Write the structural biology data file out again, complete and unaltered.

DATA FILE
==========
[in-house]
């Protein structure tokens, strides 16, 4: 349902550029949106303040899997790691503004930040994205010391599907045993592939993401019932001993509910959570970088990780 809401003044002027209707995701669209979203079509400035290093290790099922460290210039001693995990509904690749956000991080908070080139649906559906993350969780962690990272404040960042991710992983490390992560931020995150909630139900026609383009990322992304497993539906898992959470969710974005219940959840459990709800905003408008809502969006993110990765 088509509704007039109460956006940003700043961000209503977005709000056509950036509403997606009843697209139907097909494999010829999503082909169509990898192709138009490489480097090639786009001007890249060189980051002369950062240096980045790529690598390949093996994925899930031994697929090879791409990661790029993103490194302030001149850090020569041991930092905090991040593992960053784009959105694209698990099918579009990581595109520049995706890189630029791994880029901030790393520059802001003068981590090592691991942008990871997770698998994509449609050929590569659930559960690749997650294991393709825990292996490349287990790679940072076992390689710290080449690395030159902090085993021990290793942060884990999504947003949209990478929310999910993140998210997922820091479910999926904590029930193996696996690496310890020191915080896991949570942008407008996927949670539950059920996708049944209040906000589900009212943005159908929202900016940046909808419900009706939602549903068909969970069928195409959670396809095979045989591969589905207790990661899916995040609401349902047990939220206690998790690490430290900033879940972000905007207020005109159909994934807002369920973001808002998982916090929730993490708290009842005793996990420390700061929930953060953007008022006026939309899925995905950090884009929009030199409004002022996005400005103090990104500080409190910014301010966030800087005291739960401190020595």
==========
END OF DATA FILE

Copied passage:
[in-house]
């Protein structure tokens, strides 16, 4: 349902550029949106303040899997790691503004930040994205010391599907045993592939993401019932001993509910959570970088990780 809401003044002027209707995701669209979203079509400035290093290790099922460290210039001693995990509904690749956000991080908070080139649906559906993350969780962690990272404040960042991710992983490390992560931020995150909630139900026609383009990322992304497993539906898992959470969710974005219940959840459990709800905003408008809502969006993110990765 088509509704007039109460956006940003700043961000209503977005709000056509950036509403997606009843697209139907097909494999010829999503082909169509990898192709138009490489480097090639786009001007890249060189980051002369950062240096980045790529690598390949093996994925899930031994697929090879791409990661790029993103490194302030001149850090020569041991930092905090991040593992960053784009959105694209698990099918579009990581595109520049995706890189630029791994880029901030790393520059802001003068981590090592691991942008990871997770698998994509449609050929590569659930559960690749997650294991393709825990292996490349287990790679940072076992390689710290080449690395030159902090085993021990290793942060884990999504947003949209990478929310999910993140998210997922820091479910999926904590029930193996696996690496310890020191915080896991949570942008407008996927949670539950059920996708049944209040906000589900009212943005159908929202900016940046909808419900009706939602549903068909969970069928195409959670396809095979045989591969589905207790990661899916995040609401349902047990939220206690998790690490430290900033879940972000905007207020005109159909994934807002369920973001808002998982916090929730993490708290009842005793996990420390700061929930953060953007008022006026939309899925995905950090884009929009030199409004002022996005400005103090990104500080409190910014301010966030800087005291739960401190020595």